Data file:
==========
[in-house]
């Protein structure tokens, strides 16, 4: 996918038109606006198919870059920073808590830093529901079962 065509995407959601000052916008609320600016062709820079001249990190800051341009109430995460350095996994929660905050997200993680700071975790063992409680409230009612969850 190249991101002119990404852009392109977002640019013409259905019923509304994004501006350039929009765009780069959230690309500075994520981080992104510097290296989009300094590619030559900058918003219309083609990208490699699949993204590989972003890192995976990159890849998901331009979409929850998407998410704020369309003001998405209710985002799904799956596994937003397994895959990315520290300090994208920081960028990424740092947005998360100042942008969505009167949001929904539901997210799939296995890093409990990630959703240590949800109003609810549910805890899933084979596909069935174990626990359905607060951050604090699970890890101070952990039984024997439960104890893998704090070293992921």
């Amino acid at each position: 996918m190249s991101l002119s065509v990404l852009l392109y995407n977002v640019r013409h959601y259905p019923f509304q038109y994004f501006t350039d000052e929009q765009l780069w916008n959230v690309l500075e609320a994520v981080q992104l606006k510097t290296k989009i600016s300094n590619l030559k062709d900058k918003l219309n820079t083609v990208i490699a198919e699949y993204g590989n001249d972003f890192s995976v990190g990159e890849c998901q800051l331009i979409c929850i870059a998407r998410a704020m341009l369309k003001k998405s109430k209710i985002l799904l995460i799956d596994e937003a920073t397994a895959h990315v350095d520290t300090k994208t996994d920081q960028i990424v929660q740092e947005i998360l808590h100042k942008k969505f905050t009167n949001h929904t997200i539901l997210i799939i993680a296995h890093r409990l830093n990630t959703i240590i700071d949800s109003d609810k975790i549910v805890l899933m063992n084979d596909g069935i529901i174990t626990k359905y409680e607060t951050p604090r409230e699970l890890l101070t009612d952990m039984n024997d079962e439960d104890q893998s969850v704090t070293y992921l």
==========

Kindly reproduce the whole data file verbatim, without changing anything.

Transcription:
[in-house]
């Protein structure tokens, strides 16, 4: 996918038109606006198919870059920073808590830093529901079962 065509995407959601000052916008609320600016062709820079001249990190800051341009109430995460350095996994929660905050997200993680700071975790063992409680409230009612969850 190249991101002119990404852009392109977002640019013409259905019923509304994004501006350039929009765009780069959230690309500075994520981080992104510097290296989009300094590619030559900058918003219309083609990208490699699949993204590989972003890192995976990159890849998901331009979409929850998407998410704020369309003001998405209710985002799904799956596994937003397994895959990315520290300090994208920081960028990424740092947005998360100042942008969505009167949001929904539901997210799939296995890093409990990630959703240590949800109003609810549910805890899933084979596909069935174990626990359905607060951050604090699970890890101070952990039984024997439960104890893998704090070293992921």
């Amino acid at each position: 996918m190249s991101l002119s065509v990404l852009l392109y995407n977002v640019r013409h959601y259905p019923f509304q038109y994004f501006t350039d000052e929009q765009l780069w916008n959230v690309l500075e609320a994520v981080q992104l606006k510097t290296k989009i600016s300094n590619l030559k062709d900058k918003l219309n820079t083609v990208i490699a198919e699949y993204g590989n001249d972003f890192s995976v990190g990159e890849c998901q800051l331009i979409c929850i870059a998407r998410a704020m341009l369309k003001k998405s109430k209710i985002l799904l995460i799956d596994e937003a920073t397994a895959h990315v350095d520290t300090k994208t996994d920081q960028i990424v929660q740092e947005i998360l808590h100042k942008k969505f905050t009167n949001h929904t997200i539901l997210i799939i993680a296995h890093r409990l830093n990630t959703i240590i700071d949800s109003d609810k975790i549910v805890l899933m063992n084979d596909g069935i529901i174990t626990k359905y409680e607060t951050p604090r409230e699970l890890l101070t009612d952990m039984n024997d079962e439960d104890q893998s969850v704090t070293y992921l």